Cairn India Holdings (CIHL), Vedanta's wholly-owned subsidiary in the UK, will sell its investment in Anglo American Plc, a multinational mining firm. It will make a gain of $100 million within the eight months in which it was held, said Vedanta on Friday.
This unwinding is linked to billionaire Anil Agarwal divesting a 19.3 per cent equity interest in Anglo American, which he owned since 2017. The investment was widely seen as a takeover attempt by Agarwal, but he chose to step away.
The complex-structured investment by CIHL was done along with Volcan Investments, a firm owned by Agarwal in his personal capacity. Agarwal stands to make $500 million in gains, but will pocket $200-$300 million after fees, Bloomberg reported from London.
"Our early exit from this investment structure is a prudent move as the rate of return stood at 70 per cent, which was higher than our expectation of a 10 per cent rate of return," informed the Vedanta management in the June quarter earnings call on Friday.
In December 2018, CIHL, as part of its cash management activities, purchased an economic interest in the equity shares of Anglo American Plc from Volcan Investments for Rs 3,812 crore. This was done through a structured investment. Under this structure, the ownership of the underlying shares remained with Volcan. This structure was supposed to mature in two tranches in April 2020 and October 2020.
Volcan will exercise the early exchange option available to it on Friday. Consequently, the full exchange of its two issues of mandatory exchangeable bonds, secured by shares in Anglo American Plc, will be settled on August 12.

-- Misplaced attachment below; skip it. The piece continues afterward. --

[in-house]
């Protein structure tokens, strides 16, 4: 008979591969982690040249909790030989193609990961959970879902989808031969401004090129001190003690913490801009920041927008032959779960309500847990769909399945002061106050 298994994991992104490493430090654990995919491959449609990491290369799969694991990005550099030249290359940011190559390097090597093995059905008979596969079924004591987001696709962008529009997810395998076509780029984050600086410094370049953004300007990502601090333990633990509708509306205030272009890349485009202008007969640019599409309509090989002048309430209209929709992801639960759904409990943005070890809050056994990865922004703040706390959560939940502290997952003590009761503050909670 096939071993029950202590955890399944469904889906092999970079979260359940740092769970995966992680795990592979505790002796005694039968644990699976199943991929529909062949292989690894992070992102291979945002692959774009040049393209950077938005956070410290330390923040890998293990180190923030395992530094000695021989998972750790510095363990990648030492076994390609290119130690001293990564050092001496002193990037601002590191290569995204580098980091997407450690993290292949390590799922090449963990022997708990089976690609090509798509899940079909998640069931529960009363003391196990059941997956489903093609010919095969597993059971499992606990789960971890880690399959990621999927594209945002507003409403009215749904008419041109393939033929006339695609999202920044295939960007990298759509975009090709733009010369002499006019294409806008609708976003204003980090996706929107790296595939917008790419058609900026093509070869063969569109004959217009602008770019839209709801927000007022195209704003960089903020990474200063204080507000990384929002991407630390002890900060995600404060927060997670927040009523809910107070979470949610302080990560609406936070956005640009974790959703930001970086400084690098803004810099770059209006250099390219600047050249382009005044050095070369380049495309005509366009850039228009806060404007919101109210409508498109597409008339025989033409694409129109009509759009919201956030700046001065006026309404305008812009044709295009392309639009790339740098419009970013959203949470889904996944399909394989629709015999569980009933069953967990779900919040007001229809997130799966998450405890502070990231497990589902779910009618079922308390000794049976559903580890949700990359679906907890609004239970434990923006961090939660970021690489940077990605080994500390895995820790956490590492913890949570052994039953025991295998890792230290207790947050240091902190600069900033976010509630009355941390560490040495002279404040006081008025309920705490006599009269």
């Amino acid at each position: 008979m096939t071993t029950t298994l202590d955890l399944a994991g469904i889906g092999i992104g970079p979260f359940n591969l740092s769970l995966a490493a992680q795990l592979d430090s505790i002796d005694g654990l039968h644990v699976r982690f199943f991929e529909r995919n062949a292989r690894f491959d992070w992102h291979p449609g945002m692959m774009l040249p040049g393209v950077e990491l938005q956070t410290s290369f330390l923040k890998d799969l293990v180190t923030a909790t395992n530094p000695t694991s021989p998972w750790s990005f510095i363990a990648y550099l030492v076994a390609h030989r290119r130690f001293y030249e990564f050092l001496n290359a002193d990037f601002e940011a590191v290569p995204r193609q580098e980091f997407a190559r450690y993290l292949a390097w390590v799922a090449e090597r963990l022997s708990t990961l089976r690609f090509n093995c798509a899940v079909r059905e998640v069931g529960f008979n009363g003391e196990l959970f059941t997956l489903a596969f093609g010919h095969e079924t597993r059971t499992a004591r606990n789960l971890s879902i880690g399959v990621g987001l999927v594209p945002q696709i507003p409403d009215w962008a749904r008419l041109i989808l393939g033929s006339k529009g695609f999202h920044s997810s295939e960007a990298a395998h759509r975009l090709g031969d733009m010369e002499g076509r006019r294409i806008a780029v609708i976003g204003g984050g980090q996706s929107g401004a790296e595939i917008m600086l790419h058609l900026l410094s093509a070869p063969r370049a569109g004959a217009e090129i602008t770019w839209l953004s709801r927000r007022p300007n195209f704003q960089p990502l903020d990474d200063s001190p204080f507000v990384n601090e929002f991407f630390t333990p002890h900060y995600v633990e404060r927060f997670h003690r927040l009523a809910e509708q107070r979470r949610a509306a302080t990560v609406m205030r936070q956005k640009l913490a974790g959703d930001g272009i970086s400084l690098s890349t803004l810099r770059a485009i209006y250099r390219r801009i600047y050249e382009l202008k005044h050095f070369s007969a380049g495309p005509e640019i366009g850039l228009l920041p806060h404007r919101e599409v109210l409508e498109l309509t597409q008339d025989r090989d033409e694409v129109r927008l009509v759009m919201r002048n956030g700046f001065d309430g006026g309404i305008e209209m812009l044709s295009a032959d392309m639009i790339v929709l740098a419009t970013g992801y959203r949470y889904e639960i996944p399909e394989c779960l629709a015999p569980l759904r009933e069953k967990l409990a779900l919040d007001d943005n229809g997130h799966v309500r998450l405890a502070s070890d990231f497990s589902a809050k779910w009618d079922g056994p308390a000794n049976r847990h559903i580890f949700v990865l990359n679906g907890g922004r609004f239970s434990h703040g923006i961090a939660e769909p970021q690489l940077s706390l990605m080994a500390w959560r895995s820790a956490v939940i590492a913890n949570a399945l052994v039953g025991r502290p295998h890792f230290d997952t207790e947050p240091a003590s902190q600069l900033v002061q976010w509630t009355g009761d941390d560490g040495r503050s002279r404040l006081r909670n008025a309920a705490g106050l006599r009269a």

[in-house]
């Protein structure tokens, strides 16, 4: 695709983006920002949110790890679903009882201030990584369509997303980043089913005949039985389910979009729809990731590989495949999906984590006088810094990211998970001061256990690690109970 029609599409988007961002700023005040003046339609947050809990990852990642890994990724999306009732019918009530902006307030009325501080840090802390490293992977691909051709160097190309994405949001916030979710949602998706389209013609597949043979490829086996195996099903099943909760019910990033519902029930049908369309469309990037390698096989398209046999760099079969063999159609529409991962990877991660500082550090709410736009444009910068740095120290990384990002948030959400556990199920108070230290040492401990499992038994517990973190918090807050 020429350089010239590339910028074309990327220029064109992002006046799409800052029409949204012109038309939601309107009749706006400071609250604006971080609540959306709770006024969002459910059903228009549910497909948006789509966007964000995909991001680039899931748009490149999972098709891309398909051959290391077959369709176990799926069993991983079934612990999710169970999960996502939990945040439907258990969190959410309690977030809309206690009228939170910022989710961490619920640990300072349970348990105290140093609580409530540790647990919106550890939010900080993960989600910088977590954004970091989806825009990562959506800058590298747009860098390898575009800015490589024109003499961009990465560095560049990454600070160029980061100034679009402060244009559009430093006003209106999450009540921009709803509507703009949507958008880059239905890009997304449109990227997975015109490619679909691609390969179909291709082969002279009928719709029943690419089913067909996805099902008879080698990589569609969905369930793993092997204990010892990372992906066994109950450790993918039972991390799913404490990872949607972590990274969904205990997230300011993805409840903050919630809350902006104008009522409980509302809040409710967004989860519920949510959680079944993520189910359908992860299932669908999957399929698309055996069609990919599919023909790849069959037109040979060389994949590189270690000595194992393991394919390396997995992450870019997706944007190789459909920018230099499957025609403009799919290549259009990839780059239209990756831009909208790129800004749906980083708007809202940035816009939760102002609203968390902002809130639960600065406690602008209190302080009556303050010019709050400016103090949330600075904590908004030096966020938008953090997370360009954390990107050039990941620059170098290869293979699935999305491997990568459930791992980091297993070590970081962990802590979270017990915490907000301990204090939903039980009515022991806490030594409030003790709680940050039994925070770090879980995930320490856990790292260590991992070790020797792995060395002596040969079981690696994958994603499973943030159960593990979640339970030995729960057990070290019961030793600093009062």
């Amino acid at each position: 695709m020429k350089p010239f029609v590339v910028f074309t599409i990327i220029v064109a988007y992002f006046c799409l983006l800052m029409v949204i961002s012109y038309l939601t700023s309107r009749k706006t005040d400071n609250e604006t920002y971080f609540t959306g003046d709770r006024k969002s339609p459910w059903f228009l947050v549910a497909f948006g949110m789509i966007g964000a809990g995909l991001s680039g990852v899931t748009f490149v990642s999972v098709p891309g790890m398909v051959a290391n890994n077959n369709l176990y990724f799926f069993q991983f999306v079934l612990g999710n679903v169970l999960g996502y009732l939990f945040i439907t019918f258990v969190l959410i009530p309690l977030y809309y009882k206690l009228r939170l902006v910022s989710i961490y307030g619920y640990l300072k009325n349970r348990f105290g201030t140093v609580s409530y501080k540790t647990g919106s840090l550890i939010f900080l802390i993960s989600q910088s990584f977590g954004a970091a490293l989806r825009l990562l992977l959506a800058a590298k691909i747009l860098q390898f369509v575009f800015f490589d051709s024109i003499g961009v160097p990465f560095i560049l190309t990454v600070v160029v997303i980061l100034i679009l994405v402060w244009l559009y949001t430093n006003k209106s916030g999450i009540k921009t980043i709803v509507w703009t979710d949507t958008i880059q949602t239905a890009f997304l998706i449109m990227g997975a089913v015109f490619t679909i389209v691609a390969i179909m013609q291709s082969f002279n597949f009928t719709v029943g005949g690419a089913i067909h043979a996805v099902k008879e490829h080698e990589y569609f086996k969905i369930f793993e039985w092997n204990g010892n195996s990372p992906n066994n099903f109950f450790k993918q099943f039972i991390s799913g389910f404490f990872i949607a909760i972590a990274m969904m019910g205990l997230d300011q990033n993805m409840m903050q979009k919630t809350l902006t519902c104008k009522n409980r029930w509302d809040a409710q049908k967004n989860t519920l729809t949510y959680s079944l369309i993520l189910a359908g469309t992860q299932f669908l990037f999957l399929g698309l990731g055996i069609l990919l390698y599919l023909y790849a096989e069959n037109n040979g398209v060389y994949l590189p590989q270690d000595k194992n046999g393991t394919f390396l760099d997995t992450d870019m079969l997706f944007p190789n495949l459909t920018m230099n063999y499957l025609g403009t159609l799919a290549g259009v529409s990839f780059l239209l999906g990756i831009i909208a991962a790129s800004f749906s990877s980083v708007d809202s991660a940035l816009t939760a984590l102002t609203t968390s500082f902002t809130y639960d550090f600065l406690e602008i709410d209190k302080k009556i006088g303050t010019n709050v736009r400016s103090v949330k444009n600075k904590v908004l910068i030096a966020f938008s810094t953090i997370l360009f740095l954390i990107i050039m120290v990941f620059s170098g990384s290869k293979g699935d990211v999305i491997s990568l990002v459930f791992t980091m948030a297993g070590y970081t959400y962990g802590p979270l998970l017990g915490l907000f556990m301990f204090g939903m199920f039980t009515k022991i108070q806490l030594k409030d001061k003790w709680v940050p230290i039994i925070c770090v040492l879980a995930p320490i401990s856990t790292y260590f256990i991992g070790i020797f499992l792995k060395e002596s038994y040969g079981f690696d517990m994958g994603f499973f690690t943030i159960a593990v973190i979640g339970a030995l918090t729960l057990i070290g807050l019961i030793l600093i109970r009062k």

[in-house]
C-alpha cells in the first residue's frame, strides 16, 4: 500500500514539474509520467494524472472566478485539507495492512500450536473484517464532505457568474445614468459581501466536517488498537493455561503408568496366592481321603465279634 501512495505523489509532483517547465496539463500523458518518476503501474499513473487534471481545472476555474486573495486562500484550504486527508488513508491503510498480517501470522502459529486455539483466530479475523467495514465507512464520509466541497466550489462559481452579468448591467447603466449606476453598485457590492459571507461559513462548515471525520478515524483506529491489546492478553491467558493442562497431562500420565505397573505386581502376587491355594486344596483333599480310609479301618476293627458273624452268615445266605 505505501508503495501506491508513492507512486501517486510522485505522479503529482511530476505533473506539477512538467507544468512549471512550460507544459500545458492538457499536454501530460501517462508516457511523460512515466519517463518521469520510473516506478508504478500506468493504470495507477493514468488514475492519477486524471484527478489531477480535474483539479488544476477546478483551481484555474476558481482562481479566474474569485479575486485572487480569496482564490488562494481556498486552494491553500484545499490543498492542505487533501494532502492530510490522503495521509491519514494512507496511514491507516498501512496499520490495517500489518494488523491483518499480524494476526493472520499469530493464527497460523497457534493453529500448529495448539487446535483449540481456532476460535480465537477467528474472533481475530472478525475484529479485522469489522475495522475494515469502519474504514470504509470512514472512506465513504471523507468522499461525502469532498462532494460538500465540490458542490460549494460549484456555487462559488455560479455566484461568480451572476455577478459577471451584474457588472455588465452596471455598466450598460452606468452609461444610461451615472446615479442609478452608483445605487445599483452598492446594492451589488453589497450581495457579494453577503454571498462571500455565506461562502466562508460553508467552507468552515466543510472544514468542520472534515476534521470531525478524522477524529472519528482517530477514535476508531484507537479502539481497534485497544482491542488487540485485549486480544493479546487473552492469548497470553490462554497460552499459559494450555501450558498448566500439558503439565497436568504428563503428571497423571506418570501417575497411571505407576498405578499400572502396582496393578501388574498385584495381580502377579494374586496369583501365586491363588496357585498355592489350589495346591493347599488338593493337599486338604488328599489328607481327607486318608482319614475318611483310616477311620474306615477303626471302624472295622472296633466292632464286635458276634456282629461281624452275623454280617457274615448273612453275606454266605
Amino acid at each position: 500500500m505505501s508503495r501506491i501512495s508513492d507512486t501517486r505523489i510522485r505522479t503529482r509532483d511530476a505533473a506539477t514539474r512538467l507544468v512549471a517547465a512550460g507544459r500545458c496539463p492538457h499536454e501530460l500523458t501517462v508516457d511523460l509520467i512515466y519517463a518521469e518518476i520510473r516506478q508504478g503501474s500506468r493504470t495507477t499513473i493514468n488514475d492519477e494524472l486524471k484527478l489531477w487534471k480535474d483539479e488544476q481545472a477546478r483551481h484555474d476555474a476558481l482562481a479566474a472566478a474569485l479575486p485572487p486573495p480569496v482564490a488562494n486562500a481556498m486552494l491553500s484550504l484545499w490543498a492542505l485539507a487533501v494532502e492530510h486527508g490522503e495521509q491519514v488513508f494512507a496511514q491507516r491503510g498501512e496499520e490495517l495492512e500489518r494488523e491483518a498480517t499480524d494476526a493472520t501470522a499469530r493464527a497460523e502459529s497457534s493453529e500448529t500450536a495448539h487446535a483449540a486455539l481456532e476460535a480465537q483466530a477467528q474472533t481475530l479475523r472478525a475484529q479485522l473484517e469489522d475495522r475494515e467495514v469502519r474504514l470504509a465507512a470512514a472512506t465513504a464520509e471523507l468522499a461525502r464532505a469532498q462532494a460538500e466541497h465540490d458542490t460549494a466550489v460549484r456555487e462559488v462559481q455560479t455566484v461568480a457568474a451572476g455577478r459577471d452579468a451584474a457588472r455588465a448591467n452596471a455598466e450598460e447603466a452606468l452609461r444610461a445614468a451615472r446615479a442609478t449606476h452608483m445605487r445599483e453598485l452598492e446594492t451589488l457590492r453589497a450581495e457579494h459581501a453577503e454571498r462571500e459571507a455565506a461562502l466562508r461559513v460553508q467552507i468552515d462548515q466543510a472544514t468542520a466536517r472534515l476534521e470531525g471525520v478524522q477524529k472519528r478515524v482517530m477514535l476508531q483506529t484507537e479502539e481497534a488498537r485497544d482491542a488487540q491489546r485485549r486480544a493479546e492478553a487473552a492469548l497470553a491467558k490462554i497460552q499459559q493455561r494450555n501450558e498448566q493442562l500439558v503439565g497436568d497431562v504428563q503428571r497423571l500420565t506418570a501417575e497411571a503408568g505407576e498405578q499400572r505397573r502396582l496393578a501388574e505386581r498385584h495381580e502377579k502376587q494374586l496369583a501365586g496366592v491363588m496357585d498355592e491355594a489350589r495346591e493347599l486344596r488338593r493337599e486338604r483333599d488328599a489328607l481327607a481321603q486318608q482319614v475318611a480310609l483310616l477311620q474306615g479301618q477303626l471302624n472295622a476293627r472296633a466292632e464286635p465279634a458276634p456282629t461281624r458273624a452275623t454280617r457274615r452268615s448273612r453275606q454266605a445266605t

The share price of Anglo American has nearly doubled since Volcan invested in it, said Vedanta in its statement.
“The exit call was based on risk versus reward. There was zero pressure from anyone. The move has been made keeping all stakeholders' interest in mind,” clarified the management.
Last year, upon its decision to enter the investment structure, Vedanta had attracted negative reaction from the market. Rating agency Moody's Investors Service lowered its outlook on Vedanta's parent company, Vedanta Resources, to negative from stable, citing the development as a 'credit negative'.
Shares of Vedanta also declined close to 20 per cent over a couple of days after the announcement of this investment.
“This was a one-off investment since we had surplus cash and an opportunity came our way around that time. We have no plans to make similar investments going ahead. After the exit from Anglo American, both Volcan and Vedanta have no stake in the former," said Srinivasan Venkatakrishnan, CEO, Vedanta.
Shares ended 5 per cent lower from their previous close at Rs 164 apiece on the BSE on Friday.
“Our strategy continues to focus on our existing businesses, where we believe that there are significant opportunities to unlock their full potential,” added Venkatakrishnan.
Following the redemption of the structured instrument, along with the necessary board approvals, CIHL will have no further exposure to Anglo American’s shares.